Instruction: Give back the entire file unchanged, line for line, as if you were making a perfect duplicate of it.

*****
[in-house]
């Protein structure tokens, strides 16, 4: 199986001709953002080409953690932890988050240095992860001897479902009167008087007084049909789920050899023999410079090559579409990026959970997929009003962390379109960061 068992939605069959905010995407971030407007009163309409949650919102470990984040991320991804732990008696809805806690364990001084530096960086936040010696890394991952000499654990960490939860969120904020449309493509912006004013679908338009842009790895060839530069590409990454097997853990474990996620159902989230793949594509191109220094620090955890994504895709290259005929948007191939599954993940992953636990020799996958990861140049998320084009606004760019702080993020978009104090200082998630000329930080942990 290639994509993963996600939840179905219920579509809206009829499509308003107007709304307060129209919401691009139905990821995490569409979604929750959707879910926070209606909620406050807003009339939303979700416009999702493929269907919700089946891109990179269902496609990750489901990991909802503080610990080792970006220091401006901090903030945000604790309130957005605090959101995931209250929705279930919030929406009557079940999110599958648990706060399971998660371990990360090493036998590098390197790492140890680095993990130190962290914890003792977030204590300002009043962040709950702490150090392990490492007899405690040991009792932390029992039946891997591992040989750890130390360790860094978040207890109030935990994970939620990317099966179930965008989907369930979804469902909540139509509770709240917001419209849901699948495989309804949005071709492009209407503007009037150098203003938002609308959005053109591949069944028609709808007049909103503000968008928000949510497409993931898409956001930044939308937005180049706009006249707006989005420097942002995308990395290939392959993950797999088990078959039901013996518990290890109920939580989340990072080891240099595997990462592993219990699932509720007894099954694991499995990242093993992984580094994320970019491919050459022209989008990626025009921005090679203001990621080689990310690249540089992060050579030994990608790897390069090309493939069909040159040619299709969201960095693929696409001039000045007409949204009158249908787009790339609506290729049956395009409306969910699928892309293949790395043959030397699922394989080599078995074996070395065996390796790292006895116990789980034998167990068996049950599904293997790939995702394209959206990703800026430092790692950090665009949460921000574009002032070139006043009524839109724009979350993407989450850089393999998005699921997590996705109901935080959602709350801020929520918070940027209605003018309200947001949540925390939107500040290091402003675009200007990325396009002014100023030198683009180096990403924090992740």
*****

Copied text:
[in-house]
């Protein structure tokens, strides 16, 4: 199986001709953002080409953690932890988050240095992860001897479902009167008087007084049909789920050899023999410079090559579409990026959970997929009003962390379109960061 068992939605069959905010995407971030407007009163309409949650919102470990984040991320991804732990008696809805806690364990001084530096960086936040010696890394991952000499654990960490939860969120904020449309493509912006004013679908338009842009790895060839530069590409990454097997853990474990996620159902989230793949594509191109220094620090955890994504895709290259005929948007191939599954993940992953636990020799996958990861140049998320084009606004760019702080993020978009104090200082998630000329930080942990 290639994509993963996600939840179905219920579509809206009829499509308003107007709304307060129209919401691009139905990821995490569409979604929750959707879910926070209606909620406050807003009339939303979700416009999702493929269907919700089946891109990179269902496609990750489901990991909802503080610990080792970006220091401006901090903030945000604790309130957005605090959101995931209250929705279930919030929406009557079940999110599958648990706060399971998660371990990360090493036998590098390197790492140890680095993990130190962290914890003792977030204590300002009043962040709950702490150090392990490492007899405690040991009792932390029992039946891997591992040989750890130390360790860094978040207890109030935990994970939620990317099966179930965008989907369930979804469902909540139509509770709240917001419209849901699948495989309804949005071709492009209407503007009037150098203003938002609308959005053109591949069944028609709808007049909103503000968008928000949510497409993931898409956001930044939308937005180049706009006249707006989005420097942002995308990395290939392959993950797999088990078959039901013996518990290890109920939580989340990072080891240099595997990462592993219990699932509720007894099954694991499995990242093993992984580094994320970019491919050459022209989008990626025009921005090679203001990621080689990310690249540089992060050579030994990608790897390069090309493939069909040159040619299709969201960095693929696409001039000045007409949204009158249908787009790339609506290729049956395009409306969910699928892309293949790395043959030397699922394989080599078995074996070395065996390796790292006895116990789980034998167990068996049950599904293997790939995702394209959206990703800026430092790692950090665009949460921000574009002032070139006043009524839109724009979350993407989450850089393999998005699921997590996705109901935080959602709350801020929520918070940027209605003018309200947001949540925390939107500040290091402003675009200007990325396009002014100023030198683009180096990403924090992740």